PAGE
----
A systematic review of physical activity levels in Native American populations in Canada and the United States in the last 50 years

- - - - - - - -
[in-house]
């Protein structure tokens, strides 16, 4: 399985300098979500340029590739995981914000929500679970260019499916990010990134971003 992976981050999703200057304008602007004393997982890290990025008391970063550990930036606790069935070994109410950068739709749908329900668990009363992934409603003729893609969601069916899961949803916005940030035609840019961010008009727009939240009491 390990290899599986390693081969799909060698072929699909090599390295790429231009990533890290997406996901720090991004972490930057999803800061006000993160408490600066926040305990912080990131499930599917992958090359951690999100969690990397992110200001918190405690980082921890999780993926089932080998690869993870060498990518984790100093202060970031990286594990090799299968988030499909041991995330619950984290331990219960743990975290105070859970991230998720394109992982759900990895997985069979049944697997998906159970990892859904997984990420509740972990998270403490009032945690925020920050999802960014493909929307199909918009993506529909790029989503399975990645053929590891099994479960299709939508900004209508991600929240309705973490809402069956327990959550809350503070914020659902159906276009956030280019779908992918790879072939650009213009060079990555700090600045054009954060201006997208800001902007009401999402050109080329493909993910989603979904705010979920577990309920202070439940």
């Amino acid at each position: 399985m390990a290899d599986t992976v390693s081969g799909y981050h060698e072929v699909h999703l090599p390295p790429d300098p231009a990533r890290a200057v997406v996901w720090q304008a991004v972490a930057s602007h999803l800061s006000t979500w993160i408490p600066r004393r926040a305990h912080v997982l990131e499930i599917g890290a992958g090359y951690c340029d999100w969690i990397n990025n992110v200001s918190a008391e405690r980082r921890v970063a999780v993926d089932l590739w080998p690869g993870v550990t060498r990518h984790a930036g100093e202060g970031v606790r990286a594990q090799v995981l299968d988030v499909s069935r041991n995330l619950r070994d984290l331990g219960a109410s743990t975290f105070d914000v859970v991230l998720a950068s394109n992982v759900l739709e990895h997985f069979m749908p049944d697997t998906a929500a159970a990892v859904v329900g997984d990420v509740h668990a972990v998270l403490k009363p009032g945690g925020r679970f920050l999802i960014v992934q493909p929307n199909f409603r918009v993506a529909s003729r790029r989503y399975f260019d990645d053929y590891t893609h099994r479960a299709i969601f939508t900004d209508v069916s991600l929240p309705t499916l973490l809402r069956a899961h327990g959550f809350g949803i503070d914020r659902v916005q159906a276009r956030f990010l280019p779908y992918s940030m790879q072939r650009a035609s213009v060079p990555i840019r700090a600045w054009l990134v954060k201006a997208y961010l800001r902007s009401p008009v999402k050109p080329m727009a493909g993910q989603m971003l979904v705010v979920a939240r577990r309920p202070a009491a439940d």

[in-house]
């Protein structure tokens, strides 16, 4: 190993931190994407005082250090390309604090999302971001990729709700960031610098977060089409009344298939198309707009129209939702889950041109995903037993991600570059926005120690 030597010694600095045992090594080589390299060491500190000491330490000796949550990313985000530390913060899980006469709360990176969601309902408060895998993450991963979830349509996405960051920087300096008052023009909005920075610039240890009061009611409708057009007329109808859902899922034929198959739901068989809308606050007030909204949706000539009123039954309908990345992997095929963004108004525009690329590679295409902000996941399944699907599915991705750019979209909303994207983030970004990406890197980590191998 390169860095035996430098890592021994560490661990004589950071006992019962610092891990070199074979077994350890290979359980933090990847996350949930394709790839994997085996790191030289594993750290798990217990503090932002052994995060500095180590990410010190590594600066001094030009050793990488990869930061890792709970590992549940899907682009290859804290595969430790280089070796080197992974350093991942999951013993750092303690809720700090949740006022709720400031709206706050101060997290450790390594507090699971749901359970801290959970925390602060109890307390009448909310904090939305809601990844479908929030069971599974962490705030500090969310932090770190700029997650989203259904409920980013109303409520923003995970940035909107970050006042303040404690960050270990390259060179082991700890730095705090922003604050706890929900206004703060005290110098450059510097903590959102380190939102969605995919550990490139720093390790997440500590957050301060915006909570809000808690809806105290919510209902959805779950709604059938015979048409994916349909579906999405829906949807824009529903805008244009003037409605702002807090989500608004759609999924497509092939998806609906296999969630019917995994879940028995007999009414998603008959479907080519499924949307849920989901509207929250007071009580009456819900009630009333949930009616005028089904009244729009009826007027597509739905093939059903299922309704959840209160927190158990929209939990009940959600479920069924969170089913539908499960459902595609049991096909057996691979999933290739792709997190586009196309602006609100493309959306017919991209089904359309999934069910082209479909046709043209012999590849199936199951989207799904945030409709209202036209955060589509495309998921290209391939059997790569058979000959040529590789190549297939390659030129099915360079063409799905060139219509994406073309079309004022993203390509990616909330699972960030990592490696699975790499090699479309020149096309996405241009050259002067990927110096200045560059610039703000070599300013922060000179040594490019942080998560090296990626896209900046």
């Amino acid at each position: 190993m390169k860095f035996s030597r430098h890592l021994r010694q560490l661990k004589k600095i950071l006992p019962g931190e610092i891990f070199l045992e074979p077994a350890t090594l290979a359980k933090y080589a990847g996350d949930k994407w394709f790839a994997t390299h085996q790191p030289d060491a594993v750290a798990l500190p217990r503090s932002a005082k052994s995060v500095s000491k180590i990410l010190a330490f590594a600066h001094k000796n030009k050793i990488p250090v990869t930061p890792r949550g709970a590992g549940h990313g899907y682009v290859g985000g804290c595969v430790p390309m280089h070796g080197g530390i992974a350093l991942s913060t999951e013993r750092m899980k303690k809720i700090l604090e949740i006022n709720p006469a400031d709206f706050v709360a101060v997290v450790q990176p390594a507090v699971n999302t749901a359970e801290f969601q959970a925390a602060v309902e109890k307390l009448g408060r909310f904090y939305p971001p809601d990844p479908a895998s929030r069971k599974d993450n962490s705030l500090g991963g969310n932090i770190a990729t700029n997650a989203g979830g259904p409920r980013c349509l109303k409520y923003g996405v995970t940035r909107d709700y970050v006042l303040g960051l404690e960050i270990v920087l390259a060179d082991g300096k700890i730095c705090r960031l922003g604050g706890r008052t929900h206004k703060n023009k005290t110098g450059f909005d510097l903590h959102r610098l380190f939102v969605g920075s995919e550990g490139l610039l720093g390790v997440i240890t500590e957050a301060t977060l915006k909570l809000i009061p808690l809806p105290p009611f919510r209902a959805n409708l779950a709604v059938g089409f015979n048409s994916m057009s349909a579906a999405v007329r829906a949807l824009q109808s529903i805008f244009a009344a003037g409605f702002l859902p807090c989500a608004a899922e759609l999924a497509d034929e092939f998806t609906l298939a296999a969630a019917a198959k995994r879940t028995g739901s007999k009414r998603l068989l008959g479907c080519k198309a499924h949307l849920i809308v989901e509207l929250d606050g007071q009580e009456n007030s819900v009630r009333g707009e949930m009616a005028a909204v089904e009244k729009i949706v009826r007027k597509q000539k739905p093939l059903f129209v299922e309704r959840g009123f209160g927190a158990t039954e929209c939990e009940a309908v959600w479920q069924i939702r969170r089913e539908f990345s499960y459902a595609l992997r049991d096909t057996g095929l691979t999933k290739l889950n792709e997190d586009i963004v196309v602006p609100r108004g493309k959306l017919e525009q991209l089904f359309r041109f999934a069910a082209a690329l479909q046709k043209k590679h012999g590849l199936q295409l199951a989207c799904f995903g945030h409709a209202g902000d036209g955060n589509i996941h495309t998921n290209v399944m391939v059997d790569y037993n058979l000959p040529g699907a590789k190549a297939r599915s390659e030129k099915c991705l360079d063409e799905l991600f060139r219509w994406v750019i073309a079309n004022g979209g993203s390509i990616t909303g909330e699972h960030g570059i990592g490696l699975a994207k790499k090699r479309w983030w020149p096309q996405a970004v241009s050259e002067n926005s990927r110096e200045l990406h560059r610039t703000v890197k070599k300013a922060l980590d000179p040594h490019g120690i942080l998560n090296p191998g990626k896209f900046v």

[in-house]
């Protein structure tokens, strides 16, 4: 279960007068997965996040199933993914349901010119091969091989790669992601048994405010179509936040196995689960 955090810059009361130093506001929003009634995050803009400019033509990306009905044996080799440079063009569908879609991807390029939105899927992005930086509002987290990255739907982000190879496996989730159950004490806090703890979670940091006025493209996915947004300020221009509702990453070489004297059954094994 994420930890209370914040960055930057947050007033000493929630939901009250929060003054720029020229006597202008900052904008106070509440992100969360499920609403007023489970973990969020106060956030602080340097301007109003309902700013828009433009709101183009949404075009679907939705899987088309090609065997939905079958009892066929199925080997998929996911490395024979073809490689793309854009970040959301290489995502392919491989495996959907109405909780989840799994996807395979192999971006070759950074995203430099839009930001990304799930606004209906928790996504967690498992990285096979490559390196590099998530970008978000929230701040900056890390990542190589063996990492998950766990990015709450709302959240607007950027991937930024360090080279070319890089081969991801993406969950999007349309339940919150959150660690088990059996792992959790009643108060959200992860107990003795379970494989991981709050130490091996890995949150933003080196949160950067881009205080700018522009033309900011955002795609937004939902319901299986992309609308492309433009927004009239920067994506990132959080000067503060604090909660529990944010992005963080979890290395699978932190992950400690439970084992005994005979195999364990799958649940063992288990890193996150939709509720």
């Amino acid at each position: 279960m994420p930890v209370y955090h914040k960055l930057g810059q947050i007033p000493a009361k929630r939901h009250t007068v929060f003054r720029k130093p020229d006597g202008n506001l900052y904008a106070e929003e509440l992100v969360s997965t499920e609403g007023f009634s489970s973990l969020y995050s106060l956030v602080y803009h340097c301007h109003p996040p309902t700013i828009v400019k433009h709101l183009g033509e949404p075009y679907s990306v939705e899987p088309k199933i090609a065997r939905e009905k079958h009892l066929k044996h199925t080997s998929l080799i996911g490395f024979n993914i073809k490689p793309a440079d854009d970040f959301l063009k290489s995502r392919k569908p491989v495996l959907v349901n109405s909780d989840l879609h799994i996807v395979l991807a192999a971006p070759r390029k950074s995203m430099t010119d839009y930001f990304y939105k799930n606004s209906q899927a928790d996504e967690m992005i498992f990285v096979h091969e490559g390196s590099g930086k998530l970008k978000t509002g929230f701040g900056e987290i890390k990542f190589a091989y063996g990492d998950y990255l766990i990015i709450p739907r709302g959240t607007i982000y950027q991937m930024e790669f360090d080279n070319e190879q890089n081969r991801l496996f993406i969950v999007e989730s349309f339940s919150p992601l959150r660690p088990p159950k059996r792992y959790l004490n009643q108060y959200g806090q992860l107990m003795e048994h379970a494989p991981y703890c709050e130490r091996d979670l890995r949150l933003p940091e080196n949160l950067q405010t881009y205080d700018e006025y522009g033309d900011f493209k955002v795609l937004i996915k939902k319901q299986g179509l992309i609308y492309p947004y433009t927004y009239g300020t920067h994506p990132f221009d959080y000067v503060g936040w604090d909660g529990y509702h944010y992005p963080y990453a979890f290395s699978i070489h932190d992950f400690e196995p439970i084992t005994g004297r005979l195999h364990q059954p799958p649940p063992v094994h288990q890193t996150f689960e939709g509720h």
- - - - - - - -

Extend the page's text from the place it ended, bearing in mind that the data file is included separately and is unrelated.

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Physical activity is beneficial for many chronic conditions. However, activity levels of Native Americans are not well known. This systematic review investigated if Native American populations achieve the recommended physical activity levels, compared current and past activity levels, and assessed the ability of exercise training programmes to improve health outcomes among this population. Electronic databases (e.g. MEDLINE, EMBASE) were searched and citations were cross-referenced. Included articles reported physical activity levels or investigations among Native Americans. This search identified 89 articles: self-report (n = 61), accelerometry and pedometry (n = 10), metabolic monitoring (n = 10) and physical activity interventions (n = 17). Few adults were found to meet the physical activity recommendations (27.2% [95% confidence interval = 26.9–27.5%] self-report, 9% [4–14%] accelerometry). Among children/youth, 26.5% (24.6–28.4%) (self-report) to 45.7% (42.3–49.1%) (pedometry/accelerometry) met the recommendations. Adults and children/youth were generally identified as physically inactive (via doubly labelled water). Overall, Native American adults reported lower activity levels since 2000, compared to 1990s, although similar to 1980s. Few physical activity interventions employed strong methodologies, large sample sizes and objective outcome measures. There is a clear need to increase Native American populations' physical activity. Additional research is required to evaluate exercise training programmes among this population.

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